PyramidsBible-based movies tend to do very well at the box office. Polls show that one important consideration for viewers is biblical accuracy, however. I used to think that The Ten Commandments was notorious for its inaccuracies, both biblical and Egyptological. As of last night, I have found a new champion: Exodus: Gods and Kings.

As someone who loves ancient Egypt and the Bible, I was excited to see the movie. Unfortunately, Exodus was a disappointment of biblical proportions. Lou Lemenick at the New York Post gave the film one star (out of four), calling it “an utterly clueless, relentlessly grim and rambling action epic guaranteed to displease devout Jews, Christians and Muslims alike, amuse atheists — and generally bore everyone.”

Christian Bale turns in a decent performance. He is detached and wooden in spite of his obvious talent as an actor. I did have some reservations about Batman being Moses. He does have a few gravelly-voiced lines that are reminiscent of his dialogue in the Christopher Nolan films. Oh, and he is a warrior. Not just any warrior – Moses is a one-man wrecking machine. In one scene, he dodges an arrow with relative ease while simultaneously cutting down several Hittite soldiers. Think about Russell Crowe in Gladiator (another Ridley Scott film) who has a cool beard and talks like Bruce Wayne/Batman. That’s Moses.

Australian actor Joel Edgerton plays the part of Ramesses. For those who have seen Cecil B. DeMille’s classic, it’s hard to imagine anyone doing a better job than Yul Brynner in that role. Brynner didn’t just play the part of Ramesses; he was Ramesses. Edgerton’s performance is flat and uninspiring. We never really know what to make of the character because he’s just kind of lifeless.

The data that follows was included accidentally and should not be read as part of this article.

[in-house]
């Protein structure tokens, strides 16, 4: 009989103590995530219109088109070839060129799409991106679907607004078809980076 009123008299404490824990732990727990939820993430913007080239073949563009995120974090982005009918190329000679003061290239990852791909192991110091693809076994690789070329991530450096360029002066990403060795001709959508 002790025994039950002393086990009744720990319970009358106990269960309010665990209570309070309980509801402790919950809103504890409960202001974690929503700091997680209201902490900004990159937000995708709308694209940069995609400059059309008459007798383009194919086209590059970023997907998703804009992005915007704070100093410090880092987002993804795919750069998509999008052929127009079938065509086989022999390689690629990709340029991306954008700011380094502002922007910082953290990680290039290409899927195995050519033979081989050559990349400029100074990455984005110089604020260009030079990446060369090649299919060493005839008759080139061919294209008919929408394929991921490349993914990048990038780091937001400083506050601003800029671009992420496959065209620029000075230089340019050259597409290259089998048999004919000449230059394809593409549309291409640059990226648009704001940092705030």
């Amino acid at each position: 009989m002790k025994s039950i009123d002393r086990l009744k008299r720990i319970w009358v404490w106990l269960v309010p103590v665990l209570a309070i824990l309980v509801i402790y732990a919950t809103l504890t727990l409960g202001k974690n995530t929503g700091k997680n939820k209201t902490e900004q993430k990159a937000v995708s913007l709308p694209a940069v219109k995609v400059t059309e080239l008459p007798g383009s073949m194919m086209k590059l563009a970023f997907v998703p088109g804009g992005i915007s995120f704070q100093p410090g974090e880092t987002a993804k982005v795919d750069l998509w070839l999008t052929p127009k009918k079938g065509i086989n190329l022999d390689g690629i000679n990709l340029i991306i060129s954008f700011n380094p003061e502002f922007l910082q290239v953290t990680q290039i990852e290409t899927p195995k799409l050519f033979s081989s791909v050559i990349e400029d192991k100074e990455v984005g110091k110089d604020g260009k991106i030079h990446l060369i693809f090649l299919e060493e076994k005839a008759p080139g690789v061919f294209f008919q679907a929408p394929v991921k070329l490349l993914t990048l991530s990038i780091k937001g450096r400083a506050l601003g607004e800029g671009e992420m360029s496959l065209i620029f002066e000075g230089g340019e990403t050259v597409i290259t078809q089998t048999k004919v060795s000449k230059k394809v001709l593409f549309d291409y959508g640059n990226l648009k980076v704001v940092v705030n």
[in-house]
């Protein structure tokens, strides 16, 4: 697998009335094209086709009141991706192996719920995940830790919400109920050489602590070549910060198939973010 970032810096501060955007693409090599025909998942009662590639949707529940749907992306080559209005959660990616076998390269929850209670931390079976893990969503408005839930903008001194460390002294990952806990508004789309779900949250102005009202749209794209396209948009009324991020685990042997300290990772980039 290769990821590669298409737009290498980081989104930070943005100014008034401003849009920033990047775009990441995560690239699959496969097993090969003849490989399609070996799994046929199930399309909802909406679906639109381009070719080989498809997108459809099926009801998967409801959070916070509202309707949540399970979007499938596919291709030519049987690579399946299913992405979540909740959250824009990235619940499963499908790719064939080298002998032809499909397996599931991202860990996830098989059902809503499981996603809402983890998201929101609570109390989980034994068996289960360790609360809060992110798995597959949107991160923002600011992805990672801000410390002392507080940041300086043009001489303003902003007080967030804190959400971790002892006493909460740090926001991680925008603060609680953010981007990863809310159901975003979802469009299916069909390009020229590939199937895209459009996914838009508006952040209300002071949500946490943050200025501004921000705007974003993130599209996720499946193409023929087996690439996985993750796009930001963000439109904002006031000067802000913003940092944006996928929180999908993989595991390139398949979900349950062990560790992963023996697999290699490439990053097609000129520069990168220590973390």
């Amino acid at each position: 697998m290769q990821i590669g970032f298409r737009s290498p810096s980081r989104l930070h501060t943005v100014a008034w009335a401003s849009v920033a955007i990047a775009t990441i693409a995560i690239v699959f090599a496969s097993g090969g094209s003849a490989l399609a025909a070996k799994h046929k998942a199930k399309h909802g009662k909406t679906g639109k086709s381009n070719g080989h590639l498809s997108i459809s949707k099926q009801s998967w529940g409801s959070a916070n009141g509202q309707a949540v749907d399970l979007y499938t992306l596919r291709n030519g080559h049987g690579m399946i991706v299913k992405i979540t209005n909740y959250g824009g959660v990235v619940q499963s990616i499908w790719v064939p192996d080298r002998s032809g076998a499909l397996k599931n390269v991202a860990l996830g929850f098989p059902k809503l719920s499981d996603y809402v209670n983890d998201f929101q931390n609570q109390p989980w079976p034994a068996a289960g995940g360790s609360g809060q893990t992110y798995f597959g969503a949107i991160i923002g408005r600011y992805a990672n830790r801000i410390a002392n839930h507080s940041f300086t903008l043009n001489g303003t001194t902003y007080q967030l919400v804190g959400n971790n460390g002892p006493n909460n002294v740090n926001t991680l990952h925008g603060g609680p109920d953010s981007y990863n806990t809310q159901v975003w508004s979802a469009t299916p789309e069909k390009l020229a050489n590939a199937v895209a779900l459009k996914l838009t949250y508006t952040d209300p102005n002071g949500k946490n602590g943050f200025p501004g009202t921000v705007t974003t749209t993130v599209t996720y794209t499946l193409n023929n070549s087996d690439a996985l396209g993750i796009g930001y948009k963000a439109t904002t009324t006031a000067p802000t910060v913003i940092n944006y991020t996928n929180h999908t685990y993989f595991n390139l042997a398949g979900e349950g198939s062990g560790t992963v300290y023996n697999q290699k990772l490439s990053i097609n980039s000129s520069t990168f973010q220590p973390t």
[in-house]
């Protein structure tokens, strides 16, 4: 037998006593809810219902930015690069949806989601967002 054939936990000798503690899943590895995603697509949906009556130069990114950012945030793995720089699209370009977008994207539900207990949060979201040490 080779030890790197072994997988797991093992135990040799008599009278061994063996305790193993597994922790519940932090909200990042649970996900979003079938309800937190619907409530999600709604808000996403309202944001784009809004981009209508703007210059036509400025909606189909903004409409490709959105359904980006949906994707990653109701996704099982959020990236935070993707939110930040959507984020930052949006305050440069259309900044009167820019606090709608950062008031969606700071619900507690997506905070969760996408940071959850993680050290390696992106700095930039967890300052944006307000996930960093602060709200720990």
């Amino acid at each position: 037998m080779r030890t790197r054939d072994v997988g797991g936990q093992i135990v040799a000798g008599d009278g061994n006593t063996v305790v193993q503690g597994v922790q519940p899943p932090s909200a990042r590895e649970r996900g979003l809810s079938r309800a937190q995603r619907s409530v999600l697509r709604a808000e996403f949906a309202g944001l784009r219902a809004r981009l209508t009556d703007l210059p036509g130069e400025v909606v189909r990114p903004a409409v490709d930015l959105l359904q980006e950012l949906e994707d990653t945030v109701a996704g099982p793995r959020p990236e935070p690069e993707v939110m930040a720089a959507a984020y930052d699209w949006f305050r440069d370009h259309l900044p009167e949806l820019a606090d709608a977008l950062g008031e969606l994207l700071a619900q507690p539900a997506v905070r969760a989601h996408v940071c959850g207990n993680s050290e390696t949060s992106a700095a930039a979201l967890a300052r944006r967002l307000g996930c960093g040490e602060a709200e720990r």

There are different kinds of bad guys. There are the misunderstood ones with whom you sympathize. There are the accidental ones you pity. There are the truly evil ones for whom you have nothing but unmitigated contempt. Edgerton doesn’t come across as any of these. Ramesses is envious, cowardly, dour, and brooding. Half of the time he doesn’t seem to know what in the world he’s supposed to be doing. Even when he’s going after the Hebrews before the parting of the Red Sea he seems kind of feckless. He pushes out some rather emotionless and forced dialogue that sounds less than convincing.

In the movie, God is petulant and vindictive. Forget the great “I am” statement from Exodus 3 (which happens to be one of the most important chapters of the entire Bible) – Scott relegates it to a cinematic footnote. God is portrayed as an 11-year-old child, and he has about the same level of maturity. Bale said in an interview that he viewed God as “mercurial.” If the Exodus script is all he had to work with, I can see where he got that impression.

The exodus was the gospel of the Hebrew Bible. It would come up again in the messages of the prophets. Over and over, God’s spokesmen would preface their message with “Thus says the Lord, who brought you out of Egypt …” God chose his people, saved them, and led them to a land of plenty. In the Bible, we have a God of unparalleled generosity, whose concern for his people is unmistakable, and whose fidelity is unquestionable. This is not Scott’s God.

One of the criticisms of the movie is that it is “whitewashed” – it features white actors in roles that should properly be filled by actors of non-European descent. In a perfect world, the lead roles should have properly gone to actors of Middle-Eastern descent, or something close to it. I read a number of articles online describing how the movie was racist. That term is grossly abused in our society–really, it’s often used as a bludgeon in the absence of intelligent dialogue–and I resolutely disagree with applying it to the film. That having been said, the movie was indeed miscast. Regardless, Scott defended his decision by arguing that he needed star power to help get investors to support the movie. After seeing the movie, he probably needed all the help he could get. But we can’t forget that this has been done in other films as well.